Posted by ESPN.com's Tim Griffin
It used to be a rivalry that the rest of the college football world noticed.
In the glory days of the Big Eight, Nebraska-Oklahoma was as big as it got. Barry Switzer and Tom Osborne. "Sooner Magic." Keith Jackson's catch. Johnny Rodgers return.
But those days have never seemed further away as the Cornhuskers and Sooners prepare for Saturday's game in Norman.
Now, the Cornhuskers and Sooners appear to be just another cross-divisional rivalry in the Big 12, where much of the mystique of the game has been stripped away because the two teams meet only twice during a four-year period.
Here's a factoid that is rather telling. The Grand Island (Neb.) Independent reported earlier this week that 87 percent of respondents in an unscientific poll conducted by a Nebraska television station voted that the Nebraska-Oklahoma game didn't have as much meaning as before.
The Sporting News came out with a special magazine back in 2001 that commemorated the the rivalry before the matchup between then-No. 1 Oklahoma and No. 3 Nebraska. It's hard to believe something like that would happen today.
And in a sense, that's kind of sad.
Here's an example of how quickly those glory days have been forgotten. Oklahoma wide receiver Ryan Broyles said he had never even heard of Rodgers, a transcendent figure who helped the Cornhuskers win the national championship in 1971 with a key punt return against the Sooners in a 35-31 victory that many still call "The Game of the Century."
"No, I'm not familiar," Broyles told the Oklahoman. "That's my bad."
Some of those feelings are understandable, considering the attention span of young players, Oklahoma coach Bob Stoops said.
"It's funny how they are," Stoops said. "History is the last two years to them."
The rivalry has had its moments since the Big 12 was formed. Nebraska quarterback Eric Crouch wrapped up the 2001 Heisman Trophy by catching a throwback from Mike Stuntz that sealed the Cornhuskers' 20-10 victory that year. Oklahoma claimed the 2006 Big 12 title by beating Nebraska in Kansas City.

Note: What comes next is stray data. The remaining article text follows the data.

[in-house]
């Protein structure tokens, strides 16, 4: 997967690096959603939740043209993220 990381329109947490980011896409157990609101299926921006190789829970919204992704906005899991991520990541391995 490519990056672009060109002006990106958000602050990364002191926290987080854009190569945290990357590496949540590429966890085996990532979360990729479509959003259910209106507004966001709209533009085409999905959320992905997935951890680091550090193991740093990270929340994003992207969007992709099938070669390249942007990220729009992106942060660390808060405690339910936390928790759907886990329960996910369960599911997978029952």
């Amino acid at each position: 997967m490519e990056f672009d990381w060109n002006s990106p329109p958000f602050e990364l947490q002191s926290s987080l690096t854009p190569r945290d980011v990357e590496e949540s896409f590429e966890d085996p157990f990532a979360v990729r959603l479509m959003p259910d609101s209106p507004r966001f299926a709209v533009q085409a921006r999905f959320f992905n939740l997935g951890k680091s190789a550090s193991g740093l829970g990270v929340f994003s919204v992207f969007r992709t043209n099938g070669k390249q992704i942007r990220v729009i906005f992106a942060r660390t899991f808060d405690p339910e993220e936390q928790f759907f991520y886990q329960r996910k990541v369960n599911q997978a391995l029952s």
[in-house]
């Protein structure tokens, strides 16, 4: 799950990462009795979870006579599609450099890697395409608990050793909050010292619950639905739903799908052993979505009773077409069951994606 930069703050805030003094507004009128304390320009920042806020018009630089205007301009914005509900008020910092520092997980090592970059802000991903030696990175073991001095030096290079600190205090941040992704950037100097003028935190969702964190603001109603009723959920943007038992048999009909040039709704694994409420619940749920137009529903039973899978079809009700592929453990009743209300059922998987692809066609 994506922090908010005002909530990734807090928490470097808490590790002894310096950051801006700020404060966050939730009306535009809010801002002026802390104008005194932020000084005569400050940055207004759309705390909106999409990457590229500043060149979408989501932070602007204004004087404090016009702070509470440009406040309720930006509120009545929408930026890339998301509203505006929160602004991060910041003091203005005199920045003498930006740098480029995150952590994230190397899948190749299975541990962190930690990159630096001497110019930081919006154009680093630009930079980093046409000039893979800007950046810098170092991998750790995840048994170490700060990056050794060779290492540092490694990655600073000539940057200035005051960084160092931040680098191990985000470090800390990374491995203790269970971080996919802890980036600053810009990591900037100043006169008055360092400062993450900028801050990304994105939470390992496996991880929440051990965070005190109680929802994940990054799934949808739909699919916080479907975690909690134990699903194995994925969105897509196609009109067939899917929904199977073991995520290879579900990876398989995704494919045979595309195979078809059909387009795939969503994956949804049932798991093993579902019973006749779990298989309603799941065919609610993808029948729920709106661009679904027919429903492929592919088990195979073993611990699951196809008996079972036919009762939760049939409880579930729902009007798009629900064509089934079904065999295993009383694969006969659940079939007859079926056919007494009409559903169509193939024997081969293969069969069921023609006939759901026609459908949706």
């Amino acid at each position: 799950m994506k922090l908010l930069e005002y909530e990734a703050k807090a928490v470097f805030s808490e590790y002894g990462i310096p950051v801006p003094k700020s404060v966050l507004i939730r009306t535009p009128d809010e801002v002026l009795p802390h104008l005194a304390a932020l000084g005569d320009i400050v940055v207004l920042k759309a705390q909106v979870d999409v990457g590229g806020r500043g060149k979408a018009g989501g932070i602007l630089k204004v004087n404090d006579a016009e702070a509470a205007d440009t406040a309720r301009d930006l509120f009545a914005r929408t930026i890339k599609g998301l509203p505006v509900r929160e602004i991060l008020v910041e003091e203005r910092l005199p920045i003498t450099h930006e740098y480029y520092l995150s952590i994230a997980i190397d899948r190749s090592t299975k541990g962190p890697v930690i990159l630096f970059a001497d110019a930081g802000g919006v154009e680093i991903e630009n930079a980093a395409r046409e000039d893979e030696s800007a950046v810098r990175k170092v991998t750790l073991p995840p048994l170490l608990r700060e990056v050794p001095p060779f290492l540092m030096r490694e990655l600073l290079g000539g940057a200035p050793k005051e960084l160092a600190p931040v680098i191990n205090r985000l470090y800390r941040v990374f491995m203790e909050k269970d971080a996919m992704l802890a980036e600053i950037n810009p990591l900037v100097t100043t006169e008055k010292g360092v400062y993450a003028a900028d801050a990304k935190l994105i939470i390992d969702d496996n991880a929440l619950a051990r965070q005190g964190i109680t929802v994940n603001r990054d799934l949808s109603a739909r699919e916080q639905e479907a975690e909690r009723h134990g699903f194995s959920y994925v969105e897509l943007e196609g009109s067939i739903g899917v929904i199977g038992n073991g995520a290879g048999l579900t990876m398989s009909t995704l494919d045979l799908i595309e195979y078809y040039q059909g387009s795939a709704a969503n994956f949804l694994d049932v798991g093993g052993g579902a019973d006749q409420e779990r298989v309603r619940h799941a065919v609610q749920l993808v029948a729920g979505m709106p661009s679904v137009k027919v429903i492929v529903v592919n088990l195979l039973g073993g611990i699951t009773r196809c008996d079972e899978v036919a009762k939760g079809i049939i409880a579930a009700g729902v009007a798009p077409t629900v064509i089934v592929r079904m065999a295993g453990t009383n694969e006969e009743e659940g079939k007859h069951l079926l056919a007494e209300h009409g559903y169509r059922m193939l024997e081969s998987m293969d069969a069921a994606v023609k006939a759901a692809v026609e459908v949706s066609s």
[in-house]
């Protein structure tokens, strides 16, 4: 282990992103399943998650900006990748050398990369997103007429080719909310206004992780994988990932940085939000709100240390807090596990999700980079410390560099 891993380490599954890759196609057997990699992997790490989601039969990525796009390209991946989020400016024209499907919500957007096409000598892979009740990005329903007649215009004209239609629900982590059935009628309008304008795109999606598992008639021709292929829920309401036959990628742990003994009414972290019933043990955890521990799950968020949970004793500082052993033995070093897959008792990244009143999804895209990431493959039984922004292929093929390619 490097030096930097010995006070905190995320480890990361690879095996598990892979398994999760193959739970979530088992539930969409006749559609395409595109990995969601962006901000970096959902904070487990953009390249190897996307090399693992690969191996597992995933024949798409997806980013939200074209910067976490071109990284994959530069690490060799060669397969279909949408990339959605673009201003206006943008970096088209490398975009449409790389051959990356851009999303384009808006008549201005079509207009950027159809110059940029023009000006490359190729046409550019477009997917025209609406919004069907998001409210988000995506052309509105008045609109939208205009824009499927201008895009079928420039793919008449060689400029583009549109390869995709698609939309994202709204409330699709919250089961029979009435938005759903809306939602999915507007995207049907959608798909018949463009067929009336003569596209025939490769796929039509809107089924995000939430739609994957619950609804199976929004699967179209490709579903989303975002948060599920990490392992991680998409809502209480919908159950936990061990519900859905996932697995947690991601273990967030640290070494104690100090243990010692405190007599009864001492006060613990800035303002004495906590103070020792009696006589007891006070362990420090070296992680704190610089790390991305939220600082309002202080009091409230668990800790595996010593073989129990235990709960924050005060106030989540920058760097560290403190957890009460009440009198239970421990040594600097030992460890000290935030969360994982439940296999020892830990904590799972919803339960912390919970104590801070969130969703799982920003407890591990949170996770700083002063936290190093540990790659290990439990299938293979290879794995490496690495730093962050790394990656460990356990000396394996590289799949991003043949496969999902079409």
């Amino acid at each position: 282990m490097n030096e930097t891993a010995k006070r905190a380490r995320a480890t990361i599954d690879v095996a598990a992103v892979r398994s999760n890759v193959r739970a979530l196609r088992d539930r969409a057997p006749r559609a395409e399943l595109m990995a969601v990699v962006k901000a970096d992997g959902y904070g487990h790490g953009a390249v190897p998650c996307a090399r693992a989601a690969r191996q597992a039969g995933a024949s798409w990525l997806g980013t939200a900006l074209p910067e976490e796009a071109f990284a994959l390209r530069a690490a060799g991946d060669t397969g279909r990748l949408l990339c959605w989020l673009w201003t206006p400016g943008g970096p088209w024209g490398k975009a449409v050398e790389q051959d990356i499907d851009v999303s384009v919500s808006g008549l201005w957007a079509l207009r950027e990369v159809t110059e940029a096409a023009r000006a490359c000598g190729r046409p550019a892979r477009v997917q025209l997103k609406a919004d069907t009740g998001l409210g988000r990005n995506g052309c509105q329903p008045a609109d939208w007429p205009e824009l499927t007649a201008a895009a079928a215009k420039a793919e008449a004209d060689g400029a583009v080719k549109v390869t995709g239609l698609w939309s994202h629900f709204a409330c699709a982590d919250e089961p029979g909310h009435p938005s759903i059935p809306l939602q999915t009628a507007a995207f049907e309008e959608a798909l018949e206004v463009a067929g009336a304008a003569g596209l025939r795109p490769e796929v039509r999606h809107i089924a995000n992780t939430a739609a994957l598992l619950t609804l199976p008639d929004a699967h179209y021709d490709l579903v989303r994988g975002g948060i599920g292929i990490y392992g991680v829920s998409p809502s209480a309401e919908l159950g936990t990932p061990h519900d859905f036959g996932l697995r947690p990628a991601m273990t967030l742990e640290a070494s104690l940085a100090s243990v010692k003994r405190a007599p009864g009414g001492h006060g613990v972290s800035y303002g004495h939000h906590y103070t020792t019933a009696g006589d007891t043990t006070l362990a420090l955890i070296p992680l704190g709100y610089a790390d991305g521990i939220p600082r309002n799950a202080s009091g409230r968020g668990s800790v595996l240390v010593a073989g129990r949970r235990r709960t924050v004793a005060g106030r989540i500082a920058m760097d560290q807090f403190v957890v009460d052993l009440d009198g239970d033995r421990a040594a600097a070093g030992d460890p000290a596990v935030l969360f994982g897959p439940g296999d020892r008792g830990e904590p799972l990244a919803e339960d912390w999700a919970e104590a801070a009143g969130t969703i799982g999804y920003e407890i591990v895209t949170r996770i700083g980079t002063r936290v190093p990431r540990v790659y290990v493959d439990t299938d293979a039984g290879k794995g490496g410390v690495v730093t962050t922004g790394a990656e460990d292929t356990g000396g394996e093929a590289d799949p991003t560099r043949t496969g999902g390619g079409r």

Former Nebraska coach Bill Callahan touched off a fervor when he referred to Oklahoma fans as "expletive Hillbillies" after Oklahoma's 30-3 victory over the Cornhuskers in Nebraska's last trip to Norman in 2004.
Oklahoma officials are hoping to defuse some of those bad memories by hosting a dinner Friday night where key players from the 1971 game meet again to retell their old war stories. Among those expected to attend are Switzer and Osborne, who still are close today.
In a sense, that relationship matches those of the current head coaches. Stoops and Pelini have been friends since childhood after growing up in Youngstown, Ohio, and attending the same high school, Cardinal Mooney. Pelini served as a member of Stoops' coaching staff in 2004 and the two coaching rivals remain good friends today.
"We've joked that two guys from the south side of Youngstown have ended up coaching in Oklahoma and Nebraska with what the rivalry being what it is," Stoops said. "But this game this week is about a lot more than Bo and I.
"And we're not going to be out there wrestling in the middle of the field. Bo is too young for me."
Oklahoma desperately needs a victory to keep pace with Texas in the South Division. If the Sooners are going to have a chance to defend their conference championship Dec. 6 in Kansas City, they need Texas to lose twice. The Sooners can't afford to drop another game behind the Longhorns with only four games left.
And despite a two-game losing streak to start Big 12 play, the Cornhuskers have played much better in a close loss at Texas Tech and recent victories over Iowa State and Baylor. A ball-control offense has enabled the Cornhuskers average nearly 39 minutes of time of possession during their last three games.
"That's something we've always worked on and will always work on," Nebraska quarterback Joe Ganz said. "It doesn't change just because we're facing a big opponent like Oklahoma. We're going to stick to our game plan and what we do best. The time of possession is going to be big, especially to keep that (Oklahoma's) offense off the field."
That strategy has enabled the Cornhuskers to play their way into a tie for the North Division lead, resuscitating bowl hopes and giving some dreamy Nebraska fans hopes of sneaking their way into the title game if Missouri would lose again this season.
"I don't really change who I play or what I do or how I approach it," Pelini said. "I understand we're playing against a heck of a football team. And we need to play our best football, which we still haven't done yet."